Dear America: My Face to the Wind, the Diary of Sarah Jane Price, a Prairie Teacher (Broken Bow, Nebraska 1881) by Jim Murphy

myfaceSarah Jane is dragged all the way to Broken Bow, Nebraska by her father who was planned to teach there. Tragically, her father dies, leaving her an orphan with nothing, stranded in Broken Bow. The innkeeper with whom Sarah Jane and her father had stayed knows that Sarah Jane will soon have no money to pay room and board and does not want to take care of the girl, so she and her priest try to send Sarah away to a workhouse for girls. This idea mortifies poor Sarah, and she is determined to keep her independence in Broken Bow. With the help of a quirky and talkative new girlfriend, Sarah realizes that she has all of her father’s books, can read and write, and has watched her father teach for years. She begins to consider taking her father’s place as the schoolteacher of Broken Bow. This idea is met with much opposition from some of the adults and officials in the town, but she is eventually successful in persuading them.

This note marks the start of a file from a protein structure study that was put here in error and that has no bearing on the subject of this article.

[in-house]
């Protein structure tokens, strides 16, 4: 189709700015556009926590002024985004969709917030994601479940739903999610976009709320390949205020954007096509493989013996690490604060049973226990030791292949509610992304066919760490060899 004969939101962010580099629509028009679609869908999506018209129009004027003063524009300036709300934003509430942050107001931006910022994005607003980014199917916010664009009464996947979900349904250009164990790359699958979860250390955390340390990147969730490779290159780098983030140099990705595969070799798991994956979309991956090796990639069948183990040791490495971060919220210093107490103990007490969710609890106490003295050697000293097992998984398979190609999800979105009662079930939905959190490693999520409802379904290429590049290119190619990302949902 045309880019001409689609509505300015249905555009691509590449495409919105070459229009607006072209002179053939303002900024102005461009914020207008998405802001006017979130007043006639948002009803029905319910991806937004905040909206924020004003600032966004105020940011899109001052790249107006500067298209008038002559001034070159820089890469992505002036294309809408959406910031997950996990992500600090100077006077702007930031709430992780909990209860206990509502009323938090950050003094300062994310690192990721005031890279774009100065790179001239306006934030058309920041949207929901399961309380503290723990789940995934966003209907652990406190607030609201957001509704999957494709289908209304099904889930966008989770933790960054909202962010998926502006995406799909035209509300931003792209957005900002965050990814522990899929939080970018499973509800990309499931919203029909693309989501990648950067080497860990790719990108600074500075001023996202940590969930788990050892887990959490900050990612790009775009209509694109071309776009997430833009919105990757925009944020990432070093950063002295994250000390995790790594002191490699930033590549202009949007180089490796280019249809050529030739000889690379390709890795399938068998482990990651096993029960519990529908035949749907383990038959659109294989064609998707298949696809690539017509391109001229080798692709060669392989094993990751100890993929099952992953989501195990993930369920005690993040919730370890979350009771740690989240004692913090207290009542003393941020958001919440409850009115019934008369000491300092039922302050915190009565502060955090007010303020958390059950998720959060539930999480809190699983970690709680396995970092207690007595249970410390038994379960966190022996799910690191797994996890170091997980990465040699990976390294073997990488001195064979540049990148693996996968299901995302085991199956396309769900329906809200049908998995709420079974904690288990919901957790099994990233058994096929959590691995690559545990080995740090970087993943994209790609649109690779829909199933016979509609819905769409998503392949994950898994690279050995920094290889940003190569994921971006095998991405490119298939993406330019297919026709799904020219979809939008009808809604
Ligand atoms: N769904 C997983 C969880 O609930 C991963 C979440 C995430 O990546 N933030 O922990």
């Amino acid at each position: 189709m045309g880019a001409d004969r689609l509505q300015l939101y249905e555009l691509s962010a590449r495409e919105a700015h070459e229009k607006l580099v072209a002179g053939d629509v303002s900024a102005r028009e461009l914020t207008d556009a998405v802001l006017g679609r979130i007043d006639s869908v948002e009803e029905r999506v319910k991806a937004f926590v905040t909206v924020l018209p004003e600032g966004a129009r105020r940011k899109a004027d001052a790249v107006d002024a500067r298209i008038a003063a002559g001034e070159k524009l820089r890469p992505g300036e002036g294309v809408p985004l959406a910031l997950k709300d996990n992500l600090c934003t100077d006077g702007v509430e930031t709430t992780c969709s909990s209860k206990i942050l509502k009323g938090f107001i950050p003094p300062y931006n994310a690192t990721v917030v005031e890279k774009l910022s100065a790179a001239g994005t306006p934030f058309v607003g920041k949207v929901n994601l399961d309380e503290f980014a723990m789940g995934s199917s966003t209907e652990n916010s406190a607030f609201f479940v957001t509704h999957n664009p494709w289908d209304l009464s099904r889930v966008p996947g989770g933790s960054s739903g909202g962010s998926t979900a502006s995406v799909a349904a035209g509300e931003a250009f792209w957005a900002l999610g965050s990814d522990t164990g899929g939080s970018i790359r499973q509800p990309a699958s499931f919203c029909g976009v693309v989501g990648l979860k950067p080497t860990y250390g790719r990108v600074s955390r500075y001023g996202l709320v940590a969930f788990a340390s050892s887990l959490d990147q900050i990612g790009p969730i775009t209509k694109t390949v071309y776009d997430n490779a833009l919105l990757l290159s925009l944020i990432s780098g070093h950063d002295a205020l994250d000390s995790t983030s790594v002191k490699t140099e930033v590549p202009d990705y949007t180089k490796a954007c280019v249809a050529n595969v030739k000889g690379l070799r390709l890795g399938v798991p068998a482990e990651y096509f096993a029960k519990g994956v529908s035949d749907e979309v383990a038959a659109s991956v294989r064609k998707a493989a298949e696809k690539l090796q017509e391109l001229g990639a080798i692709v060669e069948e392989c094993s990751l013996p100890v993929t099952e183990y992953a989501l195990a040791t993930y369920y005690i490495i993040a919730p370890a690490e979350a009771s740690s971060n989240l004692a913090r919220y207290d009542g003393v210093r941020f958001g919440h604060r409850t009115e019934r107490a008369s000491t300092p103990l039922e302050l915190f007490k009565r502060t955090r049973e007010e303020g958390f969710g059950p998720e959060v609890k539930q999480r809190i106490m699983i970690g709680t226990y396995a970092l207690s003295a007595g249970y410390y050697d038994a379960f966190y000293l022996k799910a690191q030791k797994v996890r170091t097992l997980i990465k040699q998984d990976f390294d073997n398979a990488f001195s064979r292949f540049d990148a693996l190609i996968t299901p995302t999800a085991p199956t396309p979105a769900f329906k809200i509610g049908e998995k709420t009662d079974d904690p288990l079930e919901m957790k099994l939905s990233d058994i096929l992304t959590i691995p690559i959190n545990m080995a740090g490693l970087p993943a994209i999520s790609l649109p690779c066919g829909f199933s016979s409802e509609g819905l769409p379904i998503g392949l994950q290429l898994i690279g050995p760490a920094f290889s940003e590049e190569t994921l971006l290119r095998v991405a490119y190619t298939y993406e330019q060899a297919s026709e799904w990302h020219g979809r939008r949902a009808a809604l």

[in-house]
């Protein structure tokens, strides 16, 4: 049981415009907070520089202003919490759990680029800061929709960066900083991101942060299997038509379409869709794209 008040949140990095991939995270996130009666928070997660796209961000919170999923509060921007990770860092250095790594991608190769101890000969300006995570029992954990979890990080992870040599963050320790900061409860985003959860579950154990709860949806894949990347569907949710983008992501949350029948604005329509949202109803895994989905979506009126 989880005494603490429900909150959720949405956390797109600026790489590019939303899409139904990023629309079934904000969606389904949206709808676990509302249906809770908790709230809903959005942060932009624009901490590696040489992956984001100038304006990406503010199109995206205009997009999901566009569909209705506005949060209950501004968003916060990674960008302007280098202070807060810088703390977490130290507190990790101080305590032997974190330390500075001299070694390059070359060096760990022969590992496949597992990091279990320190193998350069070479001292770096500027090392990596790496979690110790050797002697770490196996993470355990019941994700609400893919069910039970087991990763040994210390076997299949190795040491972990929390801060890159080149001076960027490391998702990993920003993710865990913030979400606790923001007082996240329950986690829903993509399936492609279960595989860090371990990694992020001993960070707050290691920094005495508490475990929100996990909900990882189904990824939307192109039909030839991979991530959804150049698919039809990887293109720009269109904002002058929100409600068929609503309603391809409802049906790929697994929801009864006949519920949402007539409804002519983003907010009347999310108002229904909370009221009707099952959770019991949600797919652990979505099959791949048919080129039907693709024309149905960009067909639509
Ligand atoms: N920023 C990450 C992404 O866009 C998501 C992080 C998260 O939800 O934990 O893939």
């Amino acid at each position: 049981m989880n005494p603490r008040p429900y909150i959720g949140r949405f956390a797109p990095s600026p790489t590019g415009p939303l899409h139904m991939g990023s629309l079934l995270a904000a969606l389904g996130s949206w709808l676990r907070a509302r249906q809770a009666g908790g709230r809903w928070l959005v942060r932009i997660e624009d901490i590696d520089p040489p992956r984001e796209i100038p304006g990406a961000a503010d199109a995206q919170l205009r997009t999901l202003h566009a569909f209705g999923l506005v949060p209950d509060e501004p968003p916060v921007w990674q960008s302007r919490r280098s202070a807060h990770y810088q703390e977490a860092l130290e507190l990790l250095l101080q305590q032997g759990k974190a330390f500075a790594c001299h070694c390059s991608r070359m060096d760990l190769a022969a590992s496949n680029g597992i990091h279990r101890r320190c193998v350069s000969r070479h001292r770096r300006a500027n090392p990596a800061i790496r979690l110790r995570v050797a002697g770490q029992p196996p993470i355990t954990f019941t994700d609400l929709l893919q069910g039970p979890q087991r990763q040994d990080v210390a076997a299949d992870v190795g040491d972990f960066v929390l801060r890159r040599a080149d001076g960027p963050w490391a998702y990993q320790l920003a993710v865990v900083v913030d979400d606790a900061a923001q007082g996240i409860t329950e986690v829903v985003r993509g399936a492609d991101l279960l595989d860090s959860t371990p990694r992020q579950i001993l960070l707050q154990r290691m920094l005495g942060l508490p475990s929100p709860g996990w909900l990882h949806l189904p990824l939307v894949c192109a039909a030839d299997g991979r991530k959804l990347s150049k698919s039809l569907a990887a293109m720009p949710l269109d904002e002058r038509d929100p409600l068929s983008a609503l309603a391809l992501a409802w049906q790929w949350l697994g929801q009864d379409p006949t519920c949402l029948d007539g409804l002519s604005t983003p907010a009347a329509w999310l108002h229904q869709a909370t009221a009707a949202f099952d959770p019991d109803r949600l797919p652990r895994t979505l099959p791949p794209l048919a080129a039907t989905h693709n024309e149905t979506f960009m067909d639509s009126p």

Unfortunately, Sarah has to put up with the innkeeper’s and the priest’s scathing words and judgments about her, because they would have preferred to send her away. Sarah tolerates this cruel and unfair treatment rather politely and patiently, which was infuriating to read at times. To make matters worse, the schoolhouse is hardly habitable as a filthy, dilapidated wreck of an unfinished hut. But Sarah tries her best to recruit, teach, and discipline her new students through much trial and error, and eventually becomes a great teacher, demonstrating her skill with and care for her students. A very good book in the series. 

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